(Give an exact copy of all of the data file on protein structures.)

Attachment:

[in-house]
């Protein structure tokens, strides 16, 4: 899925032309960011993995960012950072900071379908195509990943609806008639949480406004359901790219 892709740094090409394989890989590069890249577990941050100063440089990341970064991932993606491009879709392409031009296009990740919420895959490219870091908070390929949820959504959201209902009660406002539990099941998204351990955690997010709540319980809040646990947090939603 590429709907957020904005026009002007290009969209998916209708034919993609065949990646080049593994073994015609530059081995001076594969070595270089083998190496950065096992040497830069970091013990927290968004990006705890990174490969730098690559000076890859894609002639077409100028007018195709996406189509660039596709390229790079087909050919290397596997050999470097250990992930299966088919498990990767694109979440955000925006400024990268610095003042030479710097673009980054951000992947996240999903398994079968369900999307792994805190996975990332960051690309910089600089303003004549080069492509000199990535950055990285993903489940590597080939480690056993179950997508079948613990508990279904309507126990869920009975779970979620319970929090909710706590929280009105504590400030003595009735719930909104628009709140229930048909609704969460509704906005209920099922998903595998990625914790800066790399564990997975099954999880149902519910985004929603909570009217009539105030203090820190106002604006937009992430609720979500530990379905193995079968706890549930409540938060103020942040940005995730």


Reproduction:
[in-house]
């Protein structure tokens, strides 16, 4: 899925032309960011993995960012950072900071379908195509990943609806008639949480406004359901790219 892709740094090409394989890989590069890249577990941050100063440089990341970064991932993606491009879709392409031009296009990740919420895959490219870091908070390929949820959504959201209902009660406002539990099941998204351990955690997010709540319980809040646990947090939603 590429709907957020904005026009002007290009969209998916209708034919993609065949990646080049593994073994015609530059081995001076594969070595270089083998190496950065096992040497830069970091013990927290968004990006705890990174490969730098690559000076890859894609002639077409100028007018195709996406189509660039596709390229790079087909050919290397596997050999470097250990992930299966088919498990990767694109979440955000925006400024990268610095003042030479710097673009980054951000992947996240999903398994079968369900999307792994805190996975990332960051690309910089600089303003004549080069492509000199990535950055990285993903489940590597080939480690056993179950997508079948613990508990279904309507126990869920009975779970979620319970929090909710706590929280009105504590400030003595009735719930909104628009709140229930048909609704969460509704906005209920099922998903595998990625914790800066790399564990997975099954999880149902519910985004929603909570009217009539105030203090820190106002604006937009992430609720979500530990379905193995079968706890549930409540938060103020942040940005995730």